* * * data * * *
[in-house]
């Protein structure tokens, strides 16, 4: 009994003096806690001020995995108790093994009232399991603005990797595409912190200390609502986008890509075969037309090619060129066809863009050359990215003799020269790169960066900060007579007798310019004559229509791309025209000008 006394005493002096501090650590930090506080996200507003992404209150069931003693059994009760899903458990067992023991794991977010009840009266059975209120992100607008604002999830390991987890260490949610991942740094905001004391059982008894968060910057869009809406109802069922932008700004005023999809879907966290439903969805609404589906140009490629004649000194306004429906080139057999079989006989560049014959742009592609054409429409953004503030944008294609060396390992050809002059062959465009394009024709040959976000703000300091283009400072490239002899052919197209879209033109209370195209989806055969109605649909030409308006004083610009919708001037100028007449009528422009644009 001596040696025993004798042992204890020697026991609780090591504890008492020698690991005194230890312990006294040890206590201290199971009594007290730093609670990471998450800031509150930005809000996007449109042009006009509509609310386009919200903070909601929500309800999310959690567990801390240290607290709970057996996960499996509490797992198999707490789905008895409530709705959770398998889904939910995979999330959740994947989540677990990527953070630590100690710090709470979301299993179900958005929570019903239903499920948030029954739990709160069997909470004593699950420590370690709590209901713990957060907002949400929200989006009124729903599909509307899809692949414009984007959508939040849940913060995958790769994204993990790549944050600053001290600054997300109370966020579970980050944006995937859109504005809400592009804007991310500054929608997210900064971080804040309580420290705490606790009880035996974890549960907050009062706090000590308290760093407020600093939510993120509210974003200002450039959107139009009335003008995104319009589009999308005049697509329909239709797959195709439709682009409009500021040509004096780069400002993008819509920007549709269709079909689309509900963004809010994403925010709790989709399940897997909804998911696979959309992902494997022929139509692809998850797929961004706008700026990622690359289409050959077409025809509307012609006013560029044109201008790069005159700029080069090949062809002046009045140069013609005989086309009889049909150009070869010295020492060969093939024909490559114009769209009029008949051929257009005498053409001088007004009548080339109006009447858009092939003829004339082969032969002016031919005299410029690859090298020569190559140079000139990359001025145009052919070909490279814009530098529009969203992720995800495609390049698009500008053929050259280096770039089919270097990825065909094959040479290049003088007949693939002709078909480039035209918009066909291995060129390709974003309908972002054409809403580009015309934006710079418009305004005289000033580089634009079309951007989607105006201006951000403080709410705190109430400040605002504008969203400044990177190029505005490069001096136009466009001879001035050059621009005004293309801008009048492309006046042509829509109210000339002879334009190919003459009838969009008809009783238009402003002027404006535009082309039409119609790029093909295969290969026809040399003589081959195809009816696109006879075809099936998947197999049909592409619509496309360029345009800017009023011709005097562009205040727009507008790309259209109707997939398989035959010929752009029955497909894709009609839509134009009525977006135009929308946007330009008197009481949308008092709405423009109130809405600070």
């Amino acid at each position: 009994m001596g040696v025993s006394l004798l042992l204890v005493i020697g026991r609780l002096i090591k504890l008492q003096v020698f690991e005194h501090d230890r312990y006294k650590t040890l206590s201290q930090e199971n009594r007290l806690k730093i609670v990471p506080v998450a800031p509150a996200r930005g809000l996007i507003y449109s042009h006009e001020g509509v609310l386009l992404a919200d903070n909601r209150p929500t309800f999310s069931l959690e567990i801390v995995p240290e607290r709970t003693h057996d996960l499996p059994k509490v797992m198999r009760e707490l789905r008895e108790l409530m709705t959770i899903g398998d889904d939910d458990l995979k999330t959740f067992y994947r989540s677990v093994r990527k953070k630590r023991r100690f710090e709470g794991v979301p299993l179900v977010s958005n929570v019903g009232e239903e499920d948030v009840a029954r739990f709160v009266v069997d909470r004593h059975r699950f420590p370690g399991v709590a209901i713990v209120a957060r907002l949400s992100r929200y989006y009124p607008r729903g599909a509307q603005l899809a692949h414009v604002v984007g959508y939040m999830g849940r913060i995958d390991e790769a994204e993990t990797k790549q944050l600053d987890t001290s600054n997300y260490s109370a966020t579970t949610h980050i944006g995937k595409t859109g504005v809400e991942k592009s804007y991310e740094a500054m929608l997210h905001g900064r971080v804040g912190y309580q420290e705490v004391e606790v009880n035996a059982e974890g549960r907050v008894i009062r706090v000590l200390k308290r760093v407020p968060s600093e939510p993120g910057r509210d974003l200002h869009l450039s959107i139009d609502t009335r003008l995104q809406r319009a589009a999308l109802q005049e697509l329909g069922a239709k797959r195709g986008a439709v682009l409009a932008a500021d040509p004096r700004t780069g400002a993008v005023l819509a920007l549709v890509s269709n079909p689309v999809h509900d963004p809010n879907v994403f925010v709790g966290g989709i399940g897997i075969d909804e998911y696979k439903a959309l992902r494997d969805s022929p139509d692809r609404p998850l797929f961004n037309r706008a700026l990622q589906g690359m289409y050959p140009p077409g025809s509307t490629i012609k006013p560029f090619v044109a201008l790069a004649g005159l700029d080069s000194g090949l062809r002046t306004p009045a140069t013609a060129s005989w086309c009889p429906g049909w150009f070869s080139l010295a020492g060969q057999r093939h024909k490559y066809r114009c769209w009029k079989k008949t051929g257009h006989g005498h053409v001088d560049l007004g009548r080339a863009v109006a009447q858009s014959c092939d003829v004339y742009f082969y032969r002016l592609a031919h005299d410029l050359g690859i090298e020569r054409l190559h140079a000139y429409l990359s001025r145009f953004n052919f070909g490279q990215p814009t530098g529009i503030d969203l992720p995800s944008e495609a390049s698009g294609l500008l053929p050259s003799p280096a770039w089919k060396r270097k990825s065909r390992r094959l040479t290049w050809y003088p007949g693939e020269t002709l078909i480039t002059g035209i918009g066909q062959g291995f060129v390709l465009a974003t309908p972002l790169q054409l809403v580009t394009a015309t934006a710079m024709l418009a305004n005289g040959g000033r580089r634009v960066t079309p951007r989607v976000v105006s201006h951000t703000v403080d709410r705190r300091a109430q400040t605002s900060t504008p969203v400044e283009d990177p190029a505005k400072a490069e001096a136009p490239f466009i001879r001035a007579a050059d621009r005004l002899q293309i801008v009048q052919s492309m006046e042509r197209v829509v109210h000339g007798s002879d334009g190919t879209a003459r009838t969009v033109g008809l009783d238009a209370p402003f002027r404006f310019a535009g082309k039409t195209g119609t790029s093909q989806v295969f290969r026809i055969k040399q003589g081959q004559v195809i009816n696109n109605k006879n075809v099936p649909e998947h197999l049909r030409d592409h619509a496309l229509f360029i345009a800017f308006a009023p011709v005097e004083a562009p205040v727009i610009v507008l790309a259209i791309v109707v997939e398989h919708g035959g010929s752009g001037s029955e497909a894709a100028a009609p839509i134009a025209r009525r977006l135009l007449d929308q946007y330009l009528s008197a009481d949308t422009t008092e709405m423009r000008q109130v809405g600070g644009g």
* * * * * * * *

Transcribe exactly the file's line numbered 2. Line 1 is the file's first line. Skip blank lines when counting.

């Protein structure tokens, strides 16, 4: 009994003096806690001020995995108790093994009232399991603005990797595409912190200390609502986008890509075969037309090619060129066809863009050359990215003799020269790169960066900060007579007798310019004559229509791309025209000008 006394005493002096501090650590930090506080996200507003992404209150069931003693059994009760899903458990067992023991794991977010009840009266059975209120992100607008604002999830390991987890260490949610991942740094905001004391059982008894968060910057869009809406109802069922932008700004005023999809879907966290439903969805609404589906140009490629004649000194306004429906080139057999079989006989560049014959742009592609054409429409953004503030944008294609060396390992050809002059062959465009394009024709040959976000703000300091283009400072490239002899052919197209879209033109209370195209989806055969109605649909030409308006004083610009919708001037100028007449009528422009644009 001596040696025993004798042992204890020697026991609780090591504890008492020698690991005194230890312990006294040890206590201290199971009594007290730093609670990471998450800031509150930005809000996007449109042009006009509509609310386009919200903070909601929500309800999310959690567990801390240290607290709970057996996960499996509490797992198999707490789905008895409530709705959770398998889904939910995979999330959740994947989540677990990527953070630590100690710090709470979301299993179900958005929570019903239903499920948030029954739990709160069997909470004593699950420590370690709590209901713990957060907002949400929200989006009124729903599909509307899809692949414009984007959508939040849940913060995958790769994204993990790549944050600053001290600054997300109370966020579970980050944006995937859109504005809400592009804007991310500054929608997210900064971080804040309580420290705490606790009880035996974890549960907050009062706090000590308290760093407020600093939510993120509210974003200002450039959107139009009335003008995104319009589009999308005049697509329909239709797959195709439709682009409009500021040509004096780069400002993008819509920007549709269709079909689309509900963004809010994403925010709790989709399940897997909804998911696979959309992902494997022929139509692809998850797929961004706008700026990622690359289409050959077409025809509307012609006013560029044109201008790069005159700029080069090949062809002046009045140069013609005989086309009889049909150009070869010295020492060969093939024909490559114009769209009029008949051929257009005498053409001088007004009548080339109006009447858009092939003829004339082969032969002016031919005299410029690859090298020569190559140079000139990359001025145009052919070909490279814009530098529009969203992720995800495609390049698009500008053929050259280096770039089919270097990825065909094959040479290049003088007949693939002709078909480039035209918009066909291995060129390709974003309908972002054409809403580009015309934006710079418009305004005289000033580089634009079309951007989607105006201006951000403080709410705190109430400040605002504008969203400044990177190029505005490069001096136009466009001879001035050059621009005004293309801008009048492309006046042509829509109210000339002879334009190919003459009838969009008809009783238009402003002027404006535009082309039409119609790029093909295969290969026809040399003589081959195809009816696109006879075809099936998947197999049909592409619509496309360029345009800017009023011709005097562009205040727009507008790309259209109707997939398989035959010929752009029955497909894709009609839509134009009525977006135009929308946007330009008197009481949308008092709405423009109130809405600070």